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Pundits may be declaring the culture wars over, but conservative Christians are donning their battle gear and rushing back to the front lines. In recent months, a coalition of conservative evangelical organizations has been pursuing an aggressive voter mobilization campaign that involves a combination of high-tech tools, briefings for pastors, and rallies simulcast to mega-churches around the country.
The goal of these gatherings is to drum up outrage over recent political skirmishes, including the Hobby Lobby lawsuit, and to persuade believers that their religious freedoms are under attack by ungodly forces. During one recent event, which was shown in churches across the nation, speakers likened the situation of US churchgoers to Christians beheaded by ISIS in Syria. “We see the struggle between good and evil, light and darkness, truth and lies,” said David Benham, whose planned HGTV reality show was canceled after his fiercely anti-gay remarks came to light. “What’s happening with swords over in the Middle East is happening with silence over here in America.”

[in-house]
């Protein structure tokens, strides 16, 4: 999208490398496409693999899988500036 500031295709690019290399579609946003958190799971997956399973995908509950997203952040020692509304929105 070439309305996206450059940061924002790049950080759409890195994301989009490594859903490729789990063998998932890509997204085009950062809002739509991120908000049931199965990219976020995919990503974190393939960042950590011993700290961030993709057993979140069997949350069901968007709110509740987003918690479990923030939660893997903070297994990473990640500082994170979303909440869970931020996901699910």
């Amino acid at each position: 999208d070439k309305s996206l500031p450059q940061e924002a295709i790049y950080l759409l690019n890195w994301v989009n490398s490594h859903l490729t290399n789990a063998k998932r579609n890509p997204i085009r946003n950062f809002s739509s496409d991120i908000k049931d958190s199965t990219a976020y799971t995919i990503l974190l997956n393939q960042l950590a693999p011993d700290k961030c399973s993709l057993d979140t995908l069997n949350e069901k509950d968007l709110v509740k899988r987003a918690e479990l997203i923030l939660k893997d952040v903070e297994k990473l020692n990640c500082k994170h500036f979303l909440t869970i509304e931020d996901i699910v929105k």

The campaign dates back to March, when United in Purpose, a nonprofit funded by wealthy evangelical Silicon Valley entrepreneurs, convened a Voter Mobilization Strategy Summit near Dallas. At the event, churches and conservative Christian political organizations forged a strategy to mobilize voters for the 2014 midterms. United in Purpose, a behind-the-scenes technology and communications group with deep dominionist ties, also shared a variety of tools including videos and voter mobilization apps. (One app allows pastors to compare their membership rosters with voter rolls, so they can better guide their flock to the polls.) The Family Research Council and Texas-based Vision America, which played a key role in the summit, then began hosting policy briefings for pastors and staging lavishly produced voter mobilization events that were broadcast live to churches and groups across the country.